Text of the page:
Hospitals Not Returning Tax Benefits, Report Says; Industry Leader Defends Offerings

Gongwer News Service - June 16, 2005
   

Gongwer News Service

Ohio’s community nonprofit hospitals benefited from tax breaks of about $900 million in 2003, but provided charity care valued at far less than that amount, according to a new report presented to a panel of legislators on Thursday.

The study, produced by District 1199 of the Service Employees International Union, questioned whether hospitals continue to deserve the special tax status given that their charity care levels are relatively low. It said hospitals saved $898 million in taxes while offering $219 million in charity care.

A leader in the hospital industry said, however, that the charity care figures in the report don’t include all the benefits that hospitals provide to Ohioans.

Separately, Minnesota’s solicitor general advised the “fact-finding” panel convened by Rep. Barbara Sykes (D-Akron) of that state’s successes in getting hospitals to offer “reasonable” debt collection plans and cut the cost of medical services provided to the uninsured.

The hearing, which Ms. Sykes said was not designed as a forum against hospitals, later featured a heated exchange between the chair and John Callender of the Ohio Hospital Association.

Scott Courtney, executive vice president of the SEIU, told the panel that Ohio’s nonprofit hospital charity care levels equal 1.4% of total expenditures. Further, he expressed concern about the apparent growth of lawsuits he said hospitals are filing to collect debts.

Mr. Courtney also raised concerns about what he said are hospitals’ tactics to discourage union organization while employees are on the clock. “Hospitals aren’t used to being challenged,” he said.

“In my opinion, what we’re looking at today is an industry that’s run amok,” he said. “The charitable hospitals of the past, which were dedicated to caring for the poor, have been replaced by giant corporations that wield great power in the marketplace. Instead of living up to their charitable purpose, it appears that they are simply taking advantage of a tax loophole that they do not deserve.”

Mr. Callender said hospitals provide hundreds of millions of dollars in charity care, noting that it “amazes” him that hospitals are credited only for cases when they don’t bill patients.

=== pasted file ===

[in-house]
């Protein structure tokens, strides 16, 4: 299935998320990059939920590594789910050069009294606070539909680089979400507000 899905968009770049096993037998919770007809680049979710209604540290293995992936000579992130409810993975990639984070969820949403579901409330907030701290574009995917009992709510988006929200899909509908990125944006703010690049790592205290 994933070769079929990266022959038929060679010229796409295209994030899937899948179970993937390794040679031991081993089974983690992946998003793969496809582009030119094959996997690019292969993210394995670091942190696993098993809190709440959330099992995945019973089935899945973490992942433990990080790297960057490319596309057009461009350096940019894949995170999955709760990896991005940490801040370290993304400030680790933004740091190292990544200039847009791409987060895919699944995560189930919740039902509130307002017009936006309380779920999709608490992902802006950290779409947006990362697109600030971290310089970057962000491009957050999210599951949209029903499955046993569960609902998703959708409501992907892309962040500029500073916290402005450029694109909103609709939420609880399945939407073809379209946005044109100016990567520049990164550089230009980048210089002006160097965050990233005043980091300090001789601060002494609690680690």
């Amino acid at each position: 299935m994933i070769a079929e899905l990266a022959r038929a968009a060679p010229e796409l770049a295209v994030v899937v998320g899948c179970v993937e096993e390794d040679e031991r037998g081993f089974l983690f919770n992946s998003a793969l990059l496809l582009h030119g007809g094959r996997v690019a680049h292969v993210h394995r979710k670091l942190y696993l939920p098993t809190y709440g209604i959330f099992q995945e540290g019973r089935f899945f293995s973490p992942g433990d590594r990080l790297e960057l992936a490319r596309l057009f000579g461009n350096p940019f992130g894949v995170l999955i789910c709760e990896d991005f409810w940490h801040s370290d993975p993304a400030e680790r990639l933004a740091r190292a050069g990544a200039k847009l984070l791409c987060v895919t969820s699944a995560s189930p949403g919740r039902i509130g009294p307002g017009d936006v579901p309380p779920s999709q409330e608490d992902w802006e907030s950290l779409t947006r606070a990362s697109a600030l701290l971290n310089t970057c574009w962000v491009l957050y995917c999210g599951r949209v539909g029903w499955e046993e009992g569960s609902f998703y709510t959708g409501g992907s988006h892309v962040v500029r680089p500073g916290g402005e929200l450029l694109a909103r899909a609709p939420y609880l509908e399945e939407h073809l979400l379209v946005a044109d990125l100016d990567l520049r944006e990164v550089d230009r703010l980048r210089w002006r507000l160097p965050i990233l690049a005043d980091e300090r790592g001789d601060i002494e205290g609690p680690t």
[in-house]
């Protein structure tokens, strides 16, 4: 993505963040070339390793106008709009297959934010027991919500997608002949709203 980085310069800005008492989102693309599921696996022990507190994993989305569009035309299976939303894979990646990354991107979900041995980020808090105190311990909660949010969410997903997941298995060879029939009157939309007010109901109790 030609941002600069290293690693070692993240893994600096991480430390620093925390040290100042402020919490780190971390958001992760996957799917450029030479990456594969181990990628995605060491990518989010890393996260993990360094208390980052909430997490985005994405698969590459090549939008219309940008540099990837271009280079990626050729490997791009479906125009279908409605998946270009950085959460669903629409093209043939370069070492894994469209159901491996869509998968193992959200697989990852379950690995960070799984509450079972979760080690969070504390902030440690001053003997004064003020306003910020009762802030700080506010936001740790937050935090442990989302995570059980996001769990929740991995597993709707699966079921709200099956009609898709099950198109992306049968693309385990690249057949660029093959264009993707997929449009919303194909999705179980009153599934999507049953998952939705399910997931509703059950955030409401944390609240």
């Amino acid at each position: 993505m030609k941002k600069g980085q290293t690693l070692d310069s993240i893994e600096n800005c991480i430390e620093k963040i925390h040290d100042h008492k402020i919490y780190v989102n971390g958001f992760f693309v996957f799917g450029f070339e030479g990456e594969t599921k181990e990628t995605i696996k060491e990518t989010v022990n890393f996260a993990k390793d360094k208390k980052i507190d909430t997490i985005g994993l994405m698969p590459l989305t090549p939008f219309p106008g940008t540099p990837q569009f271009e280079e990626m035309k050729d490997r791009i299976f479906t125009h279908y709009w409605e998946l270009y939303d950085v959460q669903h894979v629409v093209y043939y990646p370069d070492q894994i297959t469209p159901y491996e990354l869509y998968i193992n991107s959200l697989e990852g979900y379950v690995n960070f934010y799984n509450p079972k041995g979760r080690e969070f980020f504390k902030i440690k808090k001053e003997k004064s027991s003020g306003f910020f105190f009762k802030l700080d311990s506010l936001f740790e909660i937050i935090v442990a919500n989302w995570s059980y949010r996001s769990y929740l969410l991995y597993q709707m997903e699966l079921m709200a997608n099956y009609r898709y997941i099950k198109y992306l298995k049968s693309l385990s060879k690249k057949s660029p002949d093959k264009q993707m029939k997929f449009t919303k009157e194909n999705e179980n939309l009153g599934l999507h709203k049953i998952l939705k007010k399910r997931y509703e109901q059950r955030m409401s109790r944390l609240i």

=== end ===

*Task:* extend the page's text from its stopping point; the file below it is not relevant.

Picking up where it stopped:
He said federal law requires hospitals to bill patients for services and noted that state law requires hospitals to provide notice twice that uninsured patients may qualify for benefits through the Hospital Care Assurance Program. If patients qualify for the program, he said, hospitals write off the cost of that care.

Zach Schiller of Policy Matters Ohio told the panel about his group’s report detailing the impact that the tax-exempt status of two major northeast Ohio health systems have on Cuyahoga County revenues. He said exemptions for University Hospitals and the Cleveland Clinic cost the county about $34 million per year, or about $17.5 million a year, when factoring in likely tax rate reductions had the hospitals challenged valuations over the years.

Minnesota Solicitor General Lori Swanson said the attorney general’s office, which regulates nonprofit and charitable organizations, has established agreements cutting charges and addressing debt collection methods with about 75% of the state’s hospitals. Testifying via videoconference, she said the office engaged lawmakers on imposing related requirements,
but said hospitals voluntarily agreed to the terms.

She said the signing of the agreements followed the office’s completion of compliance reviews of some of the state’s largest health systems. Those reviews, she said, found lavish spending on executive compensation and exotic travel and recreation.

Mr. Callender said Ohio’s hospitals are willing to discuss such agreements, but noted that policies on charitable care need to be tailored to meet regional economic conditions. He further noted that hospitals are willing to establish payment programs with patients if they seek such arrangements. “This going to collection and everything else is when we hear nothing” from patients, he said.

Rep. Dan Stewart (D-Columbus) questioned whether hospitals, characterized as just being able to survive financially, were really turning significant profits. Mr. Callender noted that profits are relatively small given the size and worth of the systems. “Guess what,” he said. “Every penny that they make is plowed back” to system investments.

He further pointed challenged portions of the SEIU report that indicate hospitals are engaged in separate businesses – something he said is allowed by law. “This is an indictment with no crime,” he said. “It should be encouraged and not condemned.

As Mr. Callender concluded his responses to questions, Ms. Sykes, acting as chair, offered the following statement: “I am appalled by your attitude,” she said. “I see disgust in your face. I hear no empathy in your voice. I am embarrassed that you are here representing the Ohio Hospital Association. I have no questions.”

Mr. Callender’s response: “I apologize if I offended the chair.”

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